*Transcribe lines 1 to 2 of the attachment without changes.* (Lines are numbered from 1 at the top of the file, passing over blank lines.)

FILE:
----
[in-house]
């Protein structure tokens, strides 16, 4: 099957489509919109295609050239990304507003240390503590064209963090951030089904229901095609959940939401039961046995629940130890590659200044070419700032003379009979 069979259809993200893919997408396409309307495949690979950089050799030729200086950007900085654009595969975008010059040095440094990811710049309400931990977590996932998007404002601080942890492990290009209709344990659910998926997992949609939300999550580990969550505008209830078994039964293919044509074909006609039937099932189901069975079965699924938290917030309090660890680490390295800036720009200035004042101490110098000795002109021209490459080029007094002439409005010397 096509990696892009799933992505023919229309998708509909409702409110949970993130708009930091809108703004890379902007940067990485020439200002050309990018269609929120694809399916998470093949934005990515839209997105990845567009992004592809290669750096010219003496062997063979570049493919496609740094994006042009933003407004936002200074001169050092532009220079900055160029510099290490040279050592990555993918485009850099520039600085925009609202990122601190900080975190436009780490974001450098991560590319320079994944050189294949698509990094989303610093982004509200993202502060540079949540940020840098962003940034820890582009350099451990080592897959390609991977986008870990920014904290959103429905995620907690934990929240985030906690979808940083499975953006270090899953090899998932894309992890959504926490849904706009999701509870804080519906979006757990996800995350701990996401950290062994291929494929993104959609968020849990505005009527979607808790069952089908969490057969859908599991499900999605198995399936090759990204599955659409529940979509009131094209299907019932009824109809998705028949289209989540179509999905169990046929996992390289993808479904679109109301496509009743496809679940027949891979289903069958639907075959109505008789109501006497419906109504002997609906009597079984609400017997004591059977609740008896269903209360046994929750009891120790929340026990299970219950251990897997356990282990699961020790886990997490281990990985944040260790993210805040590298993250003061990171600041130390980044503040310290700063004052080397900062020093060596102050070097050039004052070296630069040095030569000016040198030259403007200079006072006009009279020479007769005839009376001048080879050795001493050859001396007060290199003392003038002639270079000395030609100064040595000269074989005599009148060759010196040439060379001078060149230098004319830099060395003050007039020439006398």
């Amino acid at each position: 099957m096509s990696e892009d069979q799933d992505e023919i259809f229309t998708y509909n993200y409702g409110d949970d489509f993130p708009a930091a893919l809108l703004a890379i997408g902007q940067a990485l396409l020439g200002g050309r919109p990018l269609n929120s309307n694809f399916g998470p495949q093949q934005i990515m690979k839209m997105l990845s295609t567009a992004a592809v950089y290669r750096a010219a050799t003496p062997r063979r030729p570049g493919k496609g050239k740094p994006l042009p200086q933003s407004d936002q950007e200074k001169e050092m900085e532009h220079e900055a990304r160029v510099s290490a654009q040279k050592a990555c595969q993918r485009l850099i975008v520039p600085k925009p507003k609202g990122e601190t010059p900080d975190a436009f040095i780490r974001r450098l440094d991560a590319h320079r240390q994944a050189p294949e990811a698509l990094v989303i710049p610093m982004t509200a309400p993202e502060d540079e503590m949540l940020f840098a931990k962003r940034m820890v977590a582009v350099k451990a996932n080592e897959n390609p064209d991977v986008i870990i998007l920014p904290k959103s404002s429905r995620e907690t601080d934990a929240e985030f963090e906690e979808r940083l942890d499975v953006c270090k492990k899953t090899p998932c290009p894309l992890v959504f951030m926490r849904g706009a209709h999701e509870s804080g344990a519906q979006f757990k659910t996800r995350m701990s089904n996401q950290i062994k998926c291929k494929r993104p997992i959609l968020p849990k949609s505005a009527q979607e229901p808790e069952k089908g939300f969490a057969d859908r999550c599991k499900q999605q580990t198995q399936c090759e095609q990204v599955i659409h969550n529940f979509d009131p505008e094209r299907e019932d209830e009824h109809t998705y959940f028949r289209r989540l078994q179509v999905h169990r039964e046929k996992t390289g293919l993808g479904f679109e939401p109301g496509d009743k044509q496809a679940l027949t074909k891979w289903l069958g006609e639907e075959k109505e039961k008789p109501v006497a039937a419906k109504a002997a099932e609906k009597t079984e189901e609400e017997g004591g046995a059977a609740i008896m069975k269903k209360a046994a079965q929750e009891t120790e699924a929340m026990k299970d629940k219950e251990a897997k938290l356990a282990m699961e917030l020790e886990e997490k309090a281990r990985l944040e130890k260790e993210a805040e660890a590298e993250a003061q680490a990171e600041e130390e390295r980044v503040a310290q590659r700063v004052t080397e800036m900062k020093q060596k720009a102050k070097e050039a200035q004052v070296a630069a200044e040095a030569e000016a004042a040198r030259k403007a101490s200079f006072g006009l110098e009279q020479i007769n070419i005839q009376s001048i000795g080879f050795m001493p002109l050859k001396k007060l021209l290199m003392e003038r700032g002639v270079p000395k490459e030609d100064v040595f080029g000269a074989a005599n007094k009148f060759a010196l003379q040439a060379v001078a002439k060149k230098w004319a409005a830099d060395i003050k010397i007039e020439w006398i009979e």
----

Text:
[in-house]
């Protein structure tokens, strides 16, 4: 099957489509919109295609050239990304507003240390503590064209963090951030089904229901095609959940939401039961046995629940130890590659200044070419700032003379009979 069979259809993200893919997408396409309307495949690979950089050799030729200086950007900085654009595969975008010059040095440094990811710049309400931990977590996932998007404002601080942890492990290009209709344990659910998926997992949609939300999550580990969550505008209830078994039964293919044509074909006609039937099932189901069975079965699924938290917030309090660890680490390295800036720009200035004042101490110098000795002109021209490459080029007094002439409005010397 096509990696892009799933992505023919229309998708509909409702409110949970993130708009930091809108703004890379902007940067990485020439200002050309990018269609929120694809399916998470093949934005990515839209997105990845567009992004592809290669750096010219003496062997063979570049493919496609740094994006042009933003407004936002200074001169050092532009220079900055160029510099290490040279050592990555993918485009850099520039600085925009609202990122601190900080975190436009780490974001450098991560590319320079994944050189294949698509990094989303610093982004509200993202502060540079949540940020840098962003940034820890582009350099451990080592897959390609991977986008870990920014904290959103429905995620907690934990929240985030906690979808940083499975953006270090899953090899998932894309992890959504926490849904706009999701509870804080519906979006757990996800995350701990996401950290062994291929494929993104959609968020849990505005009527979607808790069952089908969490057969859908599991499900999605198995399936090759990204599955659409529940979509009131094209299907019932009824109809998705028949289209989540179509999905169990046929996992390289993808479904679109109301496509009743496809679940027949891979289903069958639907075959109505008789109501006497419906109504002997609906009597079984609400017997004591059977609740008896269903209360046994929750009891120790929340026990299970219950251990897997356990282990699961020790886990997490281990990985944040260790993210805040590298993250003061990171600041130390980044503040310290700063004052080397900062020093060596102050070097050039004052070296630069040095030569000016040198030259403007200079006072006009009279020479007769005839009376001048080879050795001493050859001396007060290199003392003038002639270079000395030609100064040595000269074989005599009148060759010196040439060379001078060149230098004319830099060395003050007039020439006398």